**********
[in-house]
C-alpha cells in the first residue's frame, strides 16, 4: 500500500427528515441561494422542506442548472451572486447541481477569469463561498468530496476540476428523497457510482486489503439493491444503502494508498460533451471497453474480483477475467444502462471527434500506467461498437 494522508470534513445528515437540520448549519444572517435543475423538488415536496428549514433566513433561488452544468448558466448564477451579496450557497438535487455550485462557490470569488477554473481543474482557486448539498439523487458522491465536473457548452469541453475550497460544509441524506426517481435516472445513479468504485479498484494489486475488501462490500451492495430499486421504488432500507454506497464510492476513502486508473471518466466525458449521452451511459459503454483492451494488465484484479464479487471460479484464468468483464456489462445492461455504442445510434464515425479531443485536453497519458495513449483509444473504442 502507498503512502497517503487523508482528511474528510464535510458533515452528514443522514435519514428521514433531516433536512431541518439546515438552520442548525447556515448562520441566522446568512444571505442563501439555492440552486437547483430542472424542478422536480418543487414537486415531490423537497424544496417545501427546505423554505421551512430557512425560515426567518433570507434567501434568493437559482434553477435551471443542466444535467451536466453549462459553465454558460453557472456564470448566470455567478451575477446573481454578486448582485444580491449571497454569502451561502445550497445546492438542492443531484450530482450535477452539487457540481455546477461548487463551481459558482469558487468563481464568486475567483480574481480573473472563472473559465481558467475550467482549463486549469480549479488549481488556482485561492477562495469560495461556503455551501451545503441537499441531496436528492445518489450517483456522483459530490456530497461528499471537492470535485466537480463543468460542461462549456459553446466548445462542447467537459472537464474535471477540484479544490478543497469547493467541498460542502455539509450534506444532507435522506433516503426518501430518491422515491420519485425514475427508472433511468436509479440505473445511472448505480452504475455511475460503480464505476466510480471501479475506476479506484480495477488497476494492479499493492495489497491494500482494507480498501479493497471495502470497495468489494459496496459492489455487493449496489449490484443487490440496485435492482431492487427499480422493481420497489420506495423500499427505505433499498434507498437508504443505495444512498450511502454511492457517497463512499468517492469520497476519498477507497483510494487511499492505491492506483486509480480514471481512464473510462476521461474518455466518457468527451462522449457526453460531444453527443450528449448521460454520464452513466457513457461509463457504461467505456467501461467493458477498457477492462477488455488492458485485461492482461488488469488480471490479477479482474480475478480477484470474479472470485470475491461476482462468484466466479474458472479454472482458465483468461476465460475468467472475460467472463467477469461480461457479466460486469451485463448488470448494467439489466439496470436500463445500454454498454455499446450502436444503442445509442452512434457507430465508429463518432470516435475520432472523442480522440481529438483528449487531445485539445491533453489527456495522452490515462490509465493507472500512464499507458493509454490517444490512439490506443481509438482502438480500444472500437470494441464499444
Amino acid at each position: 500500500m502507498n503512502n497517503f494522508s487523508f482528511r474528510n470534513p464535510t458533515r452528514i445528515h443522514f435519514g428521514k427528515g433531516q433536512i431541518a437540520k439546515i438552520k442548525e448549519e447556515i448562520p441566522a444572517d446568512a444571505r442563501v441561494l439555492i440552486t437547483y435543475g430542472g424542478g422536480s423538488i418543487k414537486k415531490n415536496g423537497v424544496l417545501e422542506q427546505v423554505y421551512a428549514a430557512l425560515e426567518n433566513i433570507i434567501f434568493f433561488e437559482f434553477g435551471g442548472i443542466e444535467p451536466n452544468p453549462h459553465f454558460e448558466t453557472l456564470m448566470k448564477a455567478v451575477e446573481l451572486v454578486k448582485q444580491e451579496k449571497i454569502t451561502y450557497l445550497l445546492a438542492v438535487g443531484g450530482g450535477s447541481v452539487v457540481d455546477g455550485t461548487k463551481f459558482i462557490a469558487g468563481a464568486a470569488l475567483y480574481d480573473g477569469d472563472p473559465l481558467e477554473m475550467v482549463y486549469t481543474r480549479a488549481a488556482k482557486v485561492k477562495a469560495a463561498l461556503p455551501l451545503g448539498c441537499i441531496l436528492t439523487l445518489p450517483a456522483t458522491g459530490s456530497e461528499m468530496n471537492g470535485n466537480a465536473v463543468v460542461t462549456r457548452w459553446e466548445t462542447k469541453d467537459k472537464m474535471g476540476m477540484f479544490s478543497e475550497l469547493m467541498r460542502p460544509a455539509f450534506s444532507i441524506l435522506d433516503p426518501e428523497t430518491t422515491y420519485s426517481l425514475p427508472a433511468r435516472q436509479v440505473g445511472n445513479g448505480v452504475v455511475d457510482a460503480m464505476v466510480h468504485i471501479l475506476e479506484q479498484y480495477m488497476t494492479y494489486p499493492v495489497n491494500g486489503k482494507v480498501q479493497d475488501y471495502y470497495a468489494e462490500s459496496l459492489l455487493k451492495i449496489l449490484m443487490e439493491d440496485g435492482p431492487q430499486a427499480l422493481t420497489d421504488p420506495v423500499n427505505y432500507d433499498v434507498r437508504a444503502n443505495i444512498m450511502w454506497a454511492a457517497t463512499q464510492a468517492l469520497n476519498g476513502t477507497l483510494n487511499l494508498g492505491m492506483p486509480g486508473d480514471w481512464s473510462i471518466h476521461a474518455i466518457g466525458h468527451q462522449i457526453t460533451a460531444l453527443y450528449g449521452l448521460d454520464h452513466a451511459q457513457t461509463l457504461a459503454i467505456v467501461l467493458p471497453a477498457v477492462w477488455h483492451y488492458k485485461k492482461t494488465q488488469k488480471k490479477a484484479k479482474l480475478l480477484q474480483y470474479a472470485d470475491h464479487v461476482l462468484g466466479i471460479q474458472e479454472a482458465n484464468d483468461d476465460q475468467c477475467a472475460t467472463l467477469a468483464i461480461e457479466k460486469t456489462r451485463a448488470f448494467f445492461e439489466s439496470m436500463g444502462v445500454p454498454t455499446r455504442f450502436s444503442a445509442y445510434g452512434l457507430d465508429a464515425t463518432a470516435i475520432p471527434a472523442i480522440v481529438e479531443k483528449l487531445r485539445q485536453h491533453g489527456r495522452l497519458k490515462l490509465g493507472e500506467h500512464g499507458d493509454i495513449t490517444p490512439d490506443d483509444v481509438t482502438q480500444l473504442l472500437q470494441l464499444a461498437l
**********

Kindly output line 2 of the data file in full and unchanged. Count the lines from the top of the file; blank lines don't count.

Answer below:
C-alpha cells in the first residue's frame, strides 16, 4: 500500500427528515441561494422542506442548472451572486447541481477569469463561498468530496476540476428523497457510482486489503439493491444503502494508498460533451471497453474480483477475467444502462471527434500506467461498437 494522508470534513445528515437540520448549519444572517435543475423538488415536496428549514433566513433561488452544468448558466448564477451579496450557497438535487455550485462557490470569488477554473481543474482557486448539498439523487458522491465536473457548452469541453475550497460544509441524506426517481435516472445513479468504485479498484494489486475488501462490500451492495430499486421504488432500507454506497464510492476513502486508473471518466466525458449521452451511459459503454483492451494488465484484479464479487471460479484464468468483464456489462445492461455504442445510434464515425479531443485536453497519458495513449483509444473504442 502507498503512502497517503487523508482528511474528510464535510458533515452528514443522514435519514428521514433531516433536512431541518439546515438552520442548525447556515448562520441566522446568512444571505442563501439555492440552486437547483430542472424542478422536480418543487414537486415531490423537497424544496417545501427546505423554505421551512430557512425560515426567518433570507434567501434568493437559482434553477435551471443542466444535467451536466453549462459553465454558460453557472456564470448566470455567478451575477446573481454578486448582485444580491449571497454569502451561502445550497445546492438542492443531484450530482450535477452539487457540481455546477461548487463551481459558482469558487468563481464568486475567483480574481480573473472563472473559465481558467475550467482549463486549469480549479488549481488556482485561492477562495469560495461556503455551501451545503441537499441531496436528492445518489450517483456522483459530490456530497461528499471537492470535485466537480463543468460542461462549456459553446466548445462542447467537459472537464474535471477540484479544490478543497469547493467541498460542502455539509450534506444532507435522506433516503426518501430518491422515491420519485425514475427508472433511468436509479440505473445511472448505480452504475455511475460503480464505476466510480471501479475506476479506484480495477488497476494492479499493492495489497491494500482494507480498501479493497471495502470497495468489494459496496459492489455487493449496489449490484443487490440496485435492482431492487427499480422493481420497489420506495423500499427505505433499498434507498437508504443505495444512498450511502454511492457517497463512499468517492469520497476519498477507497483510494487511499492505491492506483486509480480514471481512464473510462476521461474518455466518457468527451462522449457526453460531444453527443450528449448521460454520464452513466457513457461509463457504461467505456467501461467493458477498457477492462477488455488492458485485461492482461488488469488480471490479477479482474480475478480477484470474479472470485470475491461476482462468484466466479474458472479454472482458465483468461476465460475468467472475460467472463467477469461480461457479466460486469451485463448488470448494467439489466439496470436500463445500454454498454455499446450502436444503442445509442452512434457507430465508429463518432470516435475520432472523442480522440481529438483528449487531445485539445491533453489527456495522452490515462490509465493507472500512464499507458493509454490517444490512439490506443481509438482502438480500444472500437470494441464499444